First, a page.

Two of my friends in London (who don’t know each other) were recently offered the opportunity to move abroad as part of their career. My friend Jay* was offered a job in her dream country, Taiwan**, a place that she had actually lived before and that she knew she would thoroughly enjoy. My other friend Louisa* got an offer for her dream job which would do wonders for her career, and would mean relocating to Berlin**.
My initial response was “Yes! Go!” when both Jay and Louisa asked what I thought about relocating. But after giving it some thought, and thinking about my own experiences of living abroad, I wasn’t sure if “yes” was always the right answer.
Relocating to Taiwan would have been ideal for Jay but she wasn’t too sure about the job she was offered. Whereas Louisa was 100% up for the new job, but didn’t really want to leave her life London as she was really happy there.
For me, Louisa’s situation was a no brainer. She’s extremely career focused and although leaving London would be hard, her dream job was literally waiting for her in Berlin. She’d lived abroad before so the relocation wouldn’t be a complete shock and and living in Berlin wouldn’t have to be forever. Louisa would miss London but homesickness comes and goes in waves and the excitement of living in a new city, meeting new people and becoming part of a new culture is really exciting… especially when it’s to pursue your dream job.
As for Jay, I felt the decision wasn’t so easy. Taiwan is great, but can you really move somewhere just for the country? Well yes, of course you can. But Jay is another greatly career focused friend of mine, and even though Taiwan is the country of her dreams, I wasn’t convinced that moving abroad for a job she wasn’t really interested in was the right decision for her.
It made me think back to my first few months in Frankfurt when I had an extremely small network (of one person lol). I didn’t have lots of friends and family to keep me occupied. My happiness at work contributed to my general daily happiness more than it ever had done before. It was important for Jay to be aware of this, and to also know that that short periods of previously living in Taiwan would not be the same as a 3-5 year stretch.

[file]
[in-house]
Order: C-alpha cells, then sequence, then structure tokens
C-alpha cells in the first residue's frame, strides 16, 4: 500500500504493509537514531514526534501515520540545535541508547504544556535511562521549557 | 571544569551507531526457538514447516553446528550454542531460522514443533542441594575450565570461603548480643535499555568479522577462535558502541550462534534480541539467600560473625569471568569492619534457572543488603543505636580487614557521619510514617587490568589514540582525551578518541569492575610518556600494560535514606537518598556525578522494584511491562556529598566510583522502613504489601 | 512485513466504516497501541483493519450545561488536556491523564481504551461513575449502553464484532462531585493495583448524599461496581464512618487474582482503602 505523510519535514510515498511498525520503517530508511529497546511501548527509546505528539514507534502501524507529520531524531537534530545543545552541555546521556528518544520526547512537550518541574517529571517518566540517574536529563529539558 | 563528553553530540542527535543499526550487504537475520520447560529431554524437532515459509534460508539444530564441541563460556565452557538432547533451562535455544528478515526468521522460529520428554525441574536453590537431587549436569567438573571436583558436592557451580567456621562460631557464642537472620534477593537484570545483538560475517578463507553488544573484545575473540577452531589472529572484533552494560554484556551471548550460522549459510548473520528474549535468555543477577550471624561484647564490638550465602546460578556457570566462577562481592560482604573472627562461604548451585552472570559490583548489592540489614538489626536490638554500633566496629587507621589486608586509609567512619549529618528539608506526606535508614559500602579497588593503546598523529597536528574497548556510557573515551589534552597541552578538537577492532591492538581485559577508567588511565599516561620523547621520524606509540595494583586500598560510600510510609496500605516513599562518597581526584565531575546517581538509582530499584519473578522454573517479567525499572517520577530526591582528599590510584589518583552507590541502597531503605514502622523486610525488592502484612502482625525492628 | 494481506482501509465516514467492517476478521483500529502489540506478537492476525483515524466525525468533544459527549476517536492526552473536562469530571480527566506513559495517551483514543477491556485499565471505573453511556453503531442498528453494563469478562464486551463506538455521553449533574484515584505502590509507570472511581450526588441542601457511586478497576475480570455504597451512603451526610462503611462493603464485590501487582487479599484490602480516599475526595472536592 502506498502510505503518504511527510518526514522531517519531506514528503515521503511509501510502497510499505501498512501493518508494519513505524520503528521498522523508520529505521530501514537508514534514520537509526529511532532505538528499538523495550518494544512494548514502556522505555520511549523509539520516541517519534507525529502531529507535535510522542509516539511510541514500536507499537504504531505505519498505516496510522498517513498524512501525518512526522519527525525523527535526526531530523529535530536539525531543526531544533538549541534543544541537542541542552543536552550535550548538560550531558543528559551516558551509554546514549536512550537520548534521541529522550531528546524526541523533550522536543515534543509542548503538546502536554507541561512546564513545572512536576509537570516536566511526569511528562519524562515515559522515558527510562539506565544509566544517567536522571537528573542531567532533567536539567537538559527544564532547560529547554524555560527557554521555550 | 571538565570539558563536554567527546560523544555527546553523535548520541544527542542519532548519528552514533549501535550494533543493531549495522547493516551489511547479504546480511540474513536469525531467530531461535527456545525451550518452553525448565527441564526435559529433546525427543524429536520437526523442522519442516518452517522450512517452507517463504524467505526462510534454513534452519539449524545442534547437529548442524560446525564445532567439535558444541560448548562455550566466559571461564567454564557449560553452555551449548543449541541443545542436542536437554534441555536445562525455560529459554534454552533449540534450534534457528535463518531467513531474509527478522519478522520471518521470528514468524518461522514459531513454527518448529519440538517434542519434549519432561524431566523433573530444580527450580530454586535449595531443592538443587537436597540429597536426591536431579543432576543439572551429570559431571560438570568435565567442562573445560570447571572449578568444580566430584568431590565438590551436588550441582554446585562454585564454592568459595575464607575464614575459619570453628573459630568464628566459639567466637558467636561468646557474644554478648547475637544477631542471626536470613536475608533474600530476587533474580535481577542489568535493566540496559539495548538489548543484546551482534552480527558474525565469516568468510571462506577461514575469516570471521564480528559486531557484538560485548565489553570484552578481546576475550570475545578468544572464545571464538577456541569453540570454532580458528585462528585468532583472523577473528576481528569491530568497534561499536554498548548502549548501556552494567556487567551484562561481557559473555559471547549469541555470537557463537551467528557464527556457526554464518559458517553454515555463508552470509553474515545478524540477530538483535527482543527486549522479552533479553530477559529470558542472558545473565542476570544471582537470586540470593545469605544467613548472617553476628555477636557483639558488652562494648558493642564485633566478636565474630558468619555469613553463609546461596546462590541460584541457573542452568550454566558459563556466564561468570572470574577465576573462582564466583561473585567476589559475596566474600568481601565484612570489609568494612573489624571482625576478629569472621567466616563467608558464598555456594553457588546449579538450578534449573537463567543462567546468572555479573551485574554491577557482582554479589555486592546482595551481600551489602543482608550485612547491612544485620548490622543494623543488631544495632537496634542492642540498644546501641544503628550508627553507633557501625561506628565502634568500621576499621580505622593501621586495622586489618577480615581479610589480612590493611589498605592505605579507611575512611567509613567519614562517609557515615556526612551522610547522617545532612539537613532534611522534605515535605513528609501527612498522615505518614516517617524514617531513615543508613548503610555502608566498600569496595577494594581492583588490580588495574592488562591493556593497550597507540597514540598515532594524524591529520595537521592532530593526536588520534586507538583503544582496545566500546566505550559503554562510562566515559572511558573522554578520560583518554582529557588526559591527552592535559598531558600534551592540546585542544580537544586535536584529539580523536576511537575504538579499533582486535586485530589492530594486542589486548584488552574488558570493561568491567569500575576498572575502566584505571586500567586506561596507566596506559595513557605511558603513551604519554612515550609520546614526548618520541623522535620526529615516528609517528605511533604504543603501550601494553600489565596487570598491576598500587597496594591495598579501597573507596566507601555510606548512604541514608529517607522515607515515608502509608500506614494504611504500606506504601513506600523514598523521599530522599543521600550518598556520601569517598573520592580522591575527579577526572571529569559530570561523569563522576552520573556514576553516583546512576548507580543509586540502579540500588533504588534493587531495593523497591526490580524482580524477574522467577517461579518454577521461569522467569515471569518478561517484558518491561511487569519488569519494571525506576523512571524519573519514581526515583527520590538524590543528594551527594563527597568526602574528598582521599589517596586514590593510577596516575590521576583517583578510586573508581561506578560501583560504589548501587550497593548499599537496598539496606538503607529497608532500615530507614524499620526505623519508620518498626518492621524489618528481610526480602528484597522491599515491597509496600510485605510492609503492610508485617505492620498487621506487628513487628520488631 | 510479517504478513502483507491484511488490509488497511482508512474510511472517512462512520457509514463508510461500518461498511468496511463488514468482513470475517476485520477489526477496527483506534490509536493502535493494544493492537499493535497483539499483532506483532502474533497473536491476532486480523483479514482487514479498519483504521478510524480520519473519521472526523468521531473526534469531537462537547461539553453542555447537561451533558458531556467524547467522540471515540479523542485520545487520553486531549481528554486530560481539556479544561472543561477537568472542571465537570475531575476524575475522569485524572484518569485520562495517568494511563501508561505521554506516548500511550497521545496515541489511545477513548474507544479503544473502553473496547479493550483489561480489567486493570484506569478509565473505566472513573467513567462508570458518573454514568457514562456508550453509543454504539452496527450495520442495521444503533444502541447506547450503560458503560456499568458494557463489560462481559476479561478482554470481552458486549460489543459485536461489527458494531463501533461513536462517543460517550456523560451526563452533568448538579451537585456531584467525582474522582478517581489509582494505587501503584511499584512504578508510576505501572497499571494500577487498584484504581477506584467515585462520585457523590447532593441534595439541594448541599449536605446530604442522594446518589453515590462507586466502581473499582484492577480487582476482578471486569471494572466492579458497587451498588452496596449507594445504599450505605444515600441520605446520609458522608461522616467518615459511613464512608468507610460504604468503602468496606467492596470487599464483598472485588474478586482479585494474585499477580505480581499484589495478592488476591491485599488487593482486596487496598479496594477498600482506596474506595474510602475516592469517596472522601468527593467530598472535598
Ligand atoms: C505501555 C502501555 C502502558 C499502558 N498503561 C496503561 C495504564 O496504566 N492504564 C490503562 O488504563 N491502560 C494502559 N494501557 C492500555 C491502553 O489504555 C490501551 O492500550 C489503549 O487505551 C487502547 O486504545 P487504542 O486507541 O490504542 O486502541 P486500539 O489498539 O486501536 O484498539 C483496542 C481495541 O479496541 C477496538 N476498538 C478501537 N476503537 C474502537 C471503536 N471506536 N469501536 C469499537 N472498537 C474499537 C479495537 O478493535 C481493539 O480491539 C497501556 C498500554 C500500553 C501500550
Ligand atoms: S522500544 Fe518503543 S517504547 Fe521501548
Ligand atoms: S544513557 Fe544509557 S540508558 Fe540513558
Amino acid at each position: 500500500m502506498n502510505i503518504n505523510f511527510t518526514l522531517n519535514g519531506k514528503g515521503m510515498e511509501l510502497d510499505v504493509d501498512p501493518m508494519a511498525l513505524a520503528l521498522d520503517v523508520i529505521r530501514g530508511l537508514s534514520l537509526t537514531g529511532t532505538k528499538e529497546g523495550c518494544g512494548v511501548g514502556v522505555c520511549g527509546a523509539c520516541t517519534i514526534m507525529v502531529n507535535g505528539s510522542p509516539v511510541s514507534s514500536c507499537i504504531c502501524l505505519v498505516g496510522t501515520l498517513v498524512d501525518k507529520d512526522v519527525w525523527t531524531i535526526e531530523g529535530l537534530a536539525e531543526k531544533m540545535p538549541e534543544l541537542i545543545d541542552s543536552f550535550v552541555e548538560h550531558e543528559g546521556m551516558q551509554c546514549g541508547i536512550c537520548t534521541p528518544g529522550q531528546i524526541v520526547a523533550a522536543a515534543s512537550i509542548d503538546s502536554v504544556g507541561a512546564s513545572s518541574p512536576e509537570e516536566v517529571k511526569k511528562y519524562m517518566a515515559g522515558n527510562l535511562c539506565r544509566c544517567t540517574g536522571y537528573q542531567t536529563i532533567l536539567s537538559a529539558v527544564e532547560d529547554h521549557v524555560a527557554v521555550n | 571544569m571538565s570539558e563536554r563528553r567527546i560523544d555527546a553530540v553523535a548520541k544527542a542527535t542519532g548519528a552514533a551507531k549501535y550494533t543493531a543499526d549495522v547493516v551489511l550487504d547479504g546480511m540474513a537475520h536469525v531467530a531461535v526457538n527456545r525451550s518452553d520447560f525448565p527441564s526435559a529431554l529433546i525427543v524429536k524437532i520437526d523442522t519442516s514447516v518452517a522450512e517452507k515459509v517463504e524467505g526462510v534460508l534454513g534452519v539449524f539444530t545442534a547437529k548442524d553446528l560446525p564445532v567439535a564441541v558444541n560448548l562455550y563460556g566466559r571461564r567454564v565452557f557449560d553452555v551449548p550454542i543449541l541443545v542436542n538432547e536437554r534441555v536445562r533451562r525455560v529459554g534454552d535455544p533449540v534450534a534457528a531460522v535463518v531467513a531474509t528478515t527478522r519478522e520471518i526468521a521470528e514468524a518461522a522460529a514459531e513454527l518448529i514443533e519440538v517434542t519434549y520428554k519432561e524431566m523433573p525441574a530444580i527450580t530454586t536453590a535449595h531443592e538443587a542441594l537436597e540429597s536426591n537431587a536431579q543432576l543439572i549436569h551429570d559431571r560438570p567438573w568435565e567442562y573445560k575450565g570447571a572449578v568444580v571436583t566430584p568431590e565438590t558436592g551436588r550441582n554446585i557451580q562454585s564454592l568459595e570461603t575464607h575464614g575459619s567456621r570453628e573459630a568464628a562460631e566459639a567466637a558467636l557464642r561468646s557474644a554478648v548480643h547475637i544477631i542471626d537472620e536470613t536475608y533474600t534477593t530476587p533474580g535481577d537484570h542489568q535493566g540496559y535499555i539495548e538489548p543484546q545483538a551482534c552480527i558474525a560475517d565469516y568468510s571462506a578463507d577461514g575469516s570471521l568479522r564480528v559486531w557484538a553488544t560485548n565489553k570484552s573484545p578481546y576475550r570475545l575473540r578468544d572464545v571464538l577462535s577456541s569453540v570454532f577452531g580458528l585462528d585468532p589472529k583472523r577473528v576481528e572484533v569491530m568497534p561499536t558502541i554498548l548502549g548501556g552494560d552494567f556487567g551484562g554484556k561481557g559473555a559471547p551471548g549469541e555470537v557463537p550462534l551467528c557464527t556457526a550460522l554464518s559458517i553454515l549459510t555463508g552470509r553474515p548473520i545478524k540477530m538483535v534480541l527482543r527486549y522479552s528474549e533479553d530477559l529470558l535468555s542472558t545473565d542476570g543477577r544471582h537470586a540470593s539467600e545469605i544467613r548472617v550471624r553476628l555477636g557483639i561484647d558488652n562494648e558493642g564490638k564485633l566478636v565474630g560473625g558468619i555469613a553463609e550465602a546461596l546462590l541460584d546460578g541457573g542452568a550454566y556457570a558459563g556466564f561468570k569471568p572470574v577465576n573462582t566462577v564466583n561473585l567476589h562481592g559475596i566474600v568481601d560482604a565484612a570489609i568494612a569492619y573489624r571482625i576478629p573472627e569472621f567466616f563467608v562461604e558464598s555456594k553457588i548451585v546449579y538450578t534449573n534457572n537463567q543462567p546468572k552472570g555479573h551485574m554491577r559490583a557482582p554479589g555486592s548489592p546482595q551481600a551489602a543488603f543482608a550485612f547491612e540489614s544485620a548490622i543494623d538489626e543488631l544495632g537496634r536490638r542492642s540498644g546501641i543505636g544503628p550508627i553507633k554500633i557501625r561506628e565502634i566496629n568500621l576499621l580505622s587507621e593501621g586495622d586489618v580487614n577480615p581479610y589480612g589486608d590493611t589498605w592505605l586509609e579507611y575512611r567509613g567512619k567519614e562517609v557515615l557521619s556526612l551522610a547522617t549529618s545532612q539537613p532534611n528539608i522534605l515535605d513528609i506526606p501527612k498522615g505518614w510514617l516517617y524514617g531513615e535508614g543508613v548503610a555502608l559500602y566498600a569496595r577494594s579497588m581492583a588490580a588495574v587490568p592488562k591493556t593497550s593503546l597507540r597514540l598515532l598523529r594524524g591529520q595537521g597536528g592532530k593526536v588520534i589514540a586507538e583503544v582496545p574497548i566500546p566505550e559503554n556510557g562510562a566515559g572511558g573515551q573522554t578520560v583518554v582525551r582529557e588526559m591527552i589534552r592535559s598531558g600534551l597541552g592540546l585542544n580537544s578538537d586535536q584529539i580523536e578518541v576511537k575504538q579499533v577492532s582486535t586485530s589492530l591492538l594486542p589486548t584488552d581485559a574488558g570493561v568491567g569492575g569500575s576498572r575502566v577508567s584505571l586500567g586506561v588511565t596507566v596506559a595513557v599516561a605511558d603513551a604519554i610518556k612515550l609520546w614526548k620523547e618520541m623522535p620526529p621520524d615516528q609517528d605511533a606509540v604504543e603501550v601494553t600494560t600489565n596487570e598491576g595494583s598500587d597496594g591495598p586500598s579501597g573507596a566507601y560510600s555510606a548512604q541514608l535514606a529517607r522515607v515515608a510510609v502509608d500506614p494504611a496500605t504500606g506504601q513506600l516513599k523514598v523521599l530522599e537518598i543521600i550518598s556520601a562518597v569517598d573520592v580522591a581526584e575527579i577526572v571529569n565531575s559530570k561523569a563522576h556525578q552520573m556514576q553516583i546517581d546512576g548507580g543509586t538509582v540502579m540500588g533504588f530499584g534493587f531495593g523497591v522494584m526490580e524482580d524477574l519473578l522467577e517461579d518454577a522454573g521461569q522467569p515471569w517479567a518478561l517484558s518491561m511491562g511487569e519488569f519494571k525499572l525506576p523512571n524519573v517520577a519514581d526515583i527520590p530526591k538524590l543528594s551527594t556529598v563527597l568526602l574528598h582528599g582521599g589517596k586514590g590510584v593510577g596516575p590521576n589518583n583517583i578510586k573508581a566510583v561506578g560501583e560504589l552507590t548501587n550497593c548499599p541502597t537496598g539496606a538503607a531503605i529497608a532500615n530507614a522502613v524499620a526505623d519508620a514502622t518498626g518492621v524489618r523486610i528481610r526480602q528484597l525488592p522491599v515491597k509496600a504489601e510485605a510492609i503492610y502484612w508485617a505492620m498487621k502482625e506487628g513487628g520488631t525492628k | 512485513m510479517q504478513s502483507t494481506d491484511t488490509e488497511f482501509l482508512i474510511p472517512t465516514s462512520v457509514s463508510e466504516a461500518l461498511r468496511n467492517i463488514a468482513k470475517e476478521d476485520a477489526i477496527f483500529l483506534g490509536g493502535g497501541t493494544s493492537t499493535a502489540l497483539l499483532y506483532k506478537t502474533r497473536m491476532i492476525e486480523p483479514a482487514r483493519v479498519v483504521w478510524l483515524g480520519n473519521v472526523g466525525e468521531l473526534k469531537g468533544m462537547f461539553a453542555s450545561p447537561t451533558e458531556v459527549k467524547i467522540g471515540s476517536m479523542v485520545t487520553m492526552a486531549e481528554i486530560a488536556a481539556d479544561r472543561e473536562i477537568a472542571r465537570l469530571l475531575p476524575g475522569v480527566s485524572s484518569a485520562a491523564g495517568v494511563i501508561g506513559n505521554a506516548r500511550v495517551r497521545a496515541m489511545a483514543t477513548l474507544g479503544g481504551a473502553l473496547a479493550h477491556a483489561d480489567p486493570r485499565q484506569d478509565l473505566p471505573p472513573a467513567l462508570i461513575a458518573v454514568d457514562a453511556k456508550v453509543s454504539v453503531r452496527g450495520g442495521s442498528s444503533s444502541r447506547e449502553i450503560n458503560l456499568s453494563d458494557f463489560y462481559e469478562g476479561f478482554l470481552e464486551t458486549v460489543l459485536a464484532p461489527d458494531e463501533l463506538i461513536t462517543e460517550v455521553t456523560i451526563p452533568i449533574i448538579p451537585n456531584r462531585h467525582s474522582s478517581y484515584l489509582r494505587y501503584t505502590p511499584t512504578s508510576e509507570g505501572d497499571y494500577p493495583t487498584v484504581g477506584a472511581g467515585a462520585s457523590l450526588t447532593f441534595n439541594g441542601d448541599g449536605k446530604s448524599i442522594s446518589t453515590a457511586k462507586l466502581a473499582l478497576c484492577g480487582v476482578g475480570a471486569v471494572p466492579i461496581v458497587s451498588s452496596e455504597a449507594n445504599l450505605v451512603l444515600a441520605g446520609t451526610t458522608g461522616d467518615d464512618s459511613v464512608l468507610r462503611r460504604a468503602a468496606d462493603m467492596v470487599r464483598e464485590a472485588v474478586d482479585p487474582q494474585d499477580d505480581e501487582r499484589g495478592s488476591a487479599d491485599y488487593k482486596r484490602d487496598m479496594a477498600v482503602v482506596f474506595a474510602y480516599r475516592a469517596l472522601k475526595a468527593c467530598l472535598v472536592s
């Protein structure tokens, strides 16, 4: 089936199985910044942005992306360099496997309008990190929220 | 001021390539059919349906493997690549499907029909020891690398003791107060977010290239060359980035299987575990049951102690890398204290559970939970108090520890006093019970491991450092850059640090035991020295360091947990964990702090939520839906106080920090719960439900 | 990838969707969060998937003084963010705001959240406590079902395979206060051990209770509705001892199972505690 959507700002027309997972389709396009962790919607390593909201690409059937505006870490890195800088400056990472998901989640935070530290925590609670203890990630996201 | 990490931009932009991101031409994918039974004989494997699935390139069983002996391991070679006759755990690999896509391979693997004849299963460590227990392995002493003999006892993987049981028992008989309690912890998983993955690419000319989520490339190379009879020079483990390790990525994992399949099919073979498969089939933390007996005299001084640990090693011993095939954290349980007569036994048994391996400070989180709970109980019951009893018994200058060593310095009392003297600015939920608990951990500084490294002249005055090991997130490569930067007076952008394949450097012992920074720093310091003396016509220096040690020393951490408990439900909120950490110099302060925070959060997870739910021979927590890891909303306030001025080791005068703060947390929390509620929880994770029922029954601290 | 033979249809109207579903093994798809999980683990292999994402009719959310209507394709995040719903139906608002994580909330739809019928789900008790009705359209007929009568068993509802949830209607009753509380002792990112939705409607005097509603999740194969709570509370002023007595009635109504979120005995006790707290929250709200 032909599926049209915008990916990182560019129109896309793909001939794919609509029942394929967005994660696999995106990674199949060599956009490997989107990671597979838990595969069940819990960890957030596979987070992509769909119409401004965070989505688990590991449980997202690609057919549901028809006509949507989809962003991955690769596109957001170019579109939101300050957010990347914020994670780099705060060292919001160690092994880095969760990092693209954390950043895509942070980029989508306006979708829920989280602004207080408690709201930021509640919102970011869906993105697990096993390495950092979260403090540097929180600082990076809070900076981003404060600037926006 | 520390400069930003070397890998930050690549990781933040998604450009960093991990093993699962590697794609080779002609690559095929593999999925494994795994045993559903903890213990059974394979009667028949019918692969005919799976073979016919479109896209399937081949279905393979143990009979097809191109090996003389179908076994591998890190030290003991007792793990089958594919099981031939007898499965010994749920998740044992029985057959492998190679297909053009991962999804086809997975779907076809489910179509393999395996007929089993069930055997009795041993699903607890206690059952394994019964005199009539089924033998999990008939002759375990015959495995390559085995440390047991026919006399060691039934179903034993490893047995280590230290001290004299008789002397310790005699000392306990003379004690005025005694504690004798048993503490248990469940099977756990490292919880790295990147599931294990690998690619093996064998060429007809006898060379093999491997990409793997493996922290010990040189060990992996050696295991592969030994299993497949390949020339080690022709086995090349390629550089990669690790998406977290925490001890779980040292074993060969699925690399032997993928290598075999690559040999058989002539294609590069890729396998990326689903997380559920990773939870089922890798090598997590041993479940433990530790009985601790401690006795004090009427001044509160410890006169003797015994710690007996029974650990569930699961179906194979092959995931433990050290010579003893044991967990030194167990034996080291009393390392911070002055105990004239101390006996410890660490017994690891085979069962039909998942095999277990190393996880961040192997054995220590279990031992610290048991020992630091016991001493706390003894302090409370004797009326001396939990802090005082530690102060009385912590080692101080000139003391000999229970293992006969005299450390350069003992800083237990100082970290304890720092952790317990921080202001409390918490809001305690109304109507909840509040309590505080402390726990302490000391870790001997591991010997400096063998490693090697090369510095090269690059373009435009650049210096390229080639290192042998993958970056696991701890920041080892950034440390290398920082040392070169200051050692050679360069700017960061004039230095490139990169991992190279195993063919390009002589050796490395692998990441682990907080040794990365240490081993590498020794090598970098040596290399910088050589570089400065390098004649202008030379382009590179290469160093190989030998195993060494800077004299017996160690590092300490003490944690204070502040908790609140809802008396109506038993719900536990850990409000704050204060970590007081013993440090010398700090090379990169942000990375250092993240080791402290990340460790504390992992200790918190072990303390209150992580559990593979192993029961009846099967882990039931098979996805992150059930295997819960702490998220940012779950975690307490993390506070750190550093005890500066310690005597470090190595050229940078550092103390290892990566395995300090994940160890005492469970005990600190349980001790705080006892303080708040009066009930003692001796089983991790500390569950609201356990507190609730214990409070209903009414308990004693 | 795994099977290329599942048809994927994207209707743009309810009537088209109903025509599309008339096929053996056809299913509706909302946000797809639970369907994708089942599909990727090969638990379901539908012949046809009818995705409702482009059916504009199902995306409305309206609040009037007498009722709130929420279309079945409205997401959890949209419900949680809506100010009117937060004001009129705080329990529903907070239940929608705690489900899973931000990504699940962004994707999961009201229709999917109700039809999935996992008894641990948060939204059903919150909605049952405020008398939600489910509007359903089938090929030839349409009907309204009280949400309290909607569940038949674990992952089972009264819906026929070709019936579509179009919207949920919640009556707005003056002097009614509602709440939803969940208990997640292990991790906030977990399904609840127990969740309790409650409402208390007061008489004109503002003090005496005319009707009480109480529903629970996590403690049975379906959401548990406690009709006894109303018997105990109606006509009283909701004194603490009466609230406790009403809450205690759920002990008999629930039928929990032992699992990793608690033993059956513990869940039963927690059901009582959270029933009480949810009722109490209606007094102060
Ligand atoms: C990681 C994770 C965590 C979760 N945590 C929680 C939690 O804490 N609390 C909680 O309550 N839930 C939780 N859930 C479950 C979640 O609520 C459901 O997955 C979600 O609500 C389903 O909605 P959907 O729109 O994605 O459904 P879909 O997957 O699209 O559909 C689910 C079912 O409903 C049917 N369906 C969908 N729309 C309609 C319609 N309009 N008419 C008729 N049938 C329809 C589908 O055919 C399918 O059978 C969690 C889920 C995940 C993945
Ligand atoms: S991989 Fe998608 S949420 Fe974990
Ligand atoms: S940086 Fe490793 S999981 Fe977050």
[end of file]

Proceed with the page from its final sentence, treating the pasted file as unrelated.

I never actually told Jay not to move abroad, but I did say that if the job was the primary reason for relocating to Taiwan, then it was important she actually liked the job. Problem is, that even when Jay knew this wasn’t the right move for her, there was that feeling of considering whether she was throwing away an opportunity.
But Jay’s situation wasn’t as straight forward as Louisa’s. Louisa was excited for her new job and was staying on track with her career – the location was almost irrelevant. Jay however, wasn’t actually turning down living abroad and experiencing a new culture. Instead, she was turning down a job that she didn’t really want to do, which convinietnly would have offered her an ideal location too.
Whilst I would always say that living abroad is one of the best things I’ve ever done, it’s important that you go for the right reasons. Saying ‘yes’ to moving abroad is always a great option, but saying ‘no’ can always be a possibility too.
*Not my friends’ real names.
** Different country, same continent to where my friends were actually offered the jobs.